The pound has gotten closer to its record low from 2016 due to speculation that the IMF would require more flexibility in the currency as one of the requirements for a fresh package.

The IMF appears to have stiffer lending requirements across most illiquid markets, so the amount of the residual overvaluation "should displease the IMF," Citigroup analysts, including Lydia Rangapanaiken, said in a note.

Given the drop in net foreign assets, they said that "investors have repeatedly priced additional devaluation."


Favorite No More?

It represents a turn of events for the formerly beloved emerging-market investors.

In 2016, the government committed to actions that strengthened its appeal to international investors by accepting a $12 billion IMF program and devaluing the currency.

Foreign investors had poured billions of dollars into Egypt's debt market due to the country's high-interest rates, stable pound, and history of market-friendly actions.

But as central banks around the world tighten monetary policy, pricing pressures have already driven the country's inflation-adjusted rates below zero.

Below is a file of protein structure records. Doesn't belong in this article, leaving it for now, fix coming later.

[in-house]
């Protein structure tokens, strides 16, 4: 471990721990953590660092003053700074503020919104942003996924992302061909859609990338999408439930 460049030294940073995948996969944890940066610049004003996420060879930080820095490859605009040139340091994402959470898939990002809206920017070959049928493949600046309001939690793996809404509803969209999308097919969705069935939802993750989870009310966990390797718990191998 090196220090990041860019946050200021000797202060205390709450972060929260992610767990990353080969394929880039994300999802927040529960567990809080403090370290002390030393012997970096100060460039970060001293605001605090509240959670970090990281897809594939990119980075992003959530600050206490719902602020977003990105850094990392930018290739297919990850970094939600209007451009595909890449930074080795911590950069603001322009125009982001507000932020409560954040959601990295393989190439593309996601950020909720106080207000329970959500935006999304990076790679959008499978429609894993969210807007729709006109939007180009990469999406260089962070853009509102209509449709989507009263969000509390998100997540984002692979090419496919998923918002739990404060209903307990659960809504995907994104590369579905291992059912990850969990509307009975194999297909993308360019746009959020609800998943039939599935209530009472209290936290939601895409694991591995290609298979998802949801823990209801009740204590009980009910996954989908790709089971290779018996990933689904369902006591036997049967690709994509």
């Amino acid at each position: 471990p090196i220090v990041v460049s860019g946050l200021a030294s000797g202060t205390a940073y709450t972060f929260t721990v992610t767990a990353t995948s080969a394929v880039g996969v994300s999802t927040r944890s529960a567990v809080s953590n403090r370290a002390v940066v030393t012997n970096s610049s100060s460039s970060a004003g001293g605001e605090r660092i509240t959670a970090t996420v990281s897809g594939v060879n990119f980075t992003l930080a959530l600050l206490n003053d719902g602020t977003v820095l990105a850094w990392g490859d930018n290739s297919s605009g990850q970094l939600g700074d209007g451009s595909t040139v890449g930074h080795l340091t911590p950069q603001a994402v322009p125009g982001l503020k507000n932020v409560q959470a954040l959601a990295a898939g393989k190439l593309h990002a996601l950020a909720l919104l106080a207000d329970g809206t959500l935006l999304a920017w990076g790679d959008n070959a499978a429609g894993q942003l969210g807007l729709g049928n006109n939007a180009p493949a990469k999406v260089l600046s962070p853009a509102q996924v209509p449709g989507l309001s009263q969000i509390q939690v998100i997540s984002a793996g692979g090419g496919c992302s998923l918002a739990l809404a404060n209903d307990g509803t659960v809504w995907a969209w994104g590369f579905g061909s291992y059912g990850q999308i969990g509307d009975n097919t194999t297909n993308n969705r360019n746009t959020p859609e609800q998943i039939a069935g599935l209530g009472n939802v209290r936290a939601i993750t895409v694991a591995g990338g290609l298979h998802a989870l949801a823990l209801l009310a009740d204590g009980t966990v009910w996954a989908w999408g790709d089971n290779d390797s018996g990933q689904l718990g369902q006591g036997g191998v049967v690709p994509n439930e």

The government said in May that since the start of this year, foreign investors had removed about $20 billion from the local debt market.

Greatest forecasters were shocked when Egypt's central bank kept its benchmark steady in June after increasing it by the most in nearly a decade the month before.

According to Bloomberg indices, the country's local bonds have lost 2.2% this month, making them the poorest performer in developing markets. With the bond auction results being disappointing, foreign demand has yet to resume.

According to research by Anna Friedmann and Christian Wietoska of Deutsche Bank Research, "a continuation of the tightening cycle would contribute to restoring investor interest in local markets and might reduce some of the exchange-rate pressures."

"We expect further currency weakness but expect to see more gradual depreciation instead of another sharp devaluation."


No Future

Egyptian economist Ashraf Dawaba wrote an article in which he said: "Wasn't this government that sang about the $5.2 billion 'credit readiness agreement' loan to Egypt from the IMF?"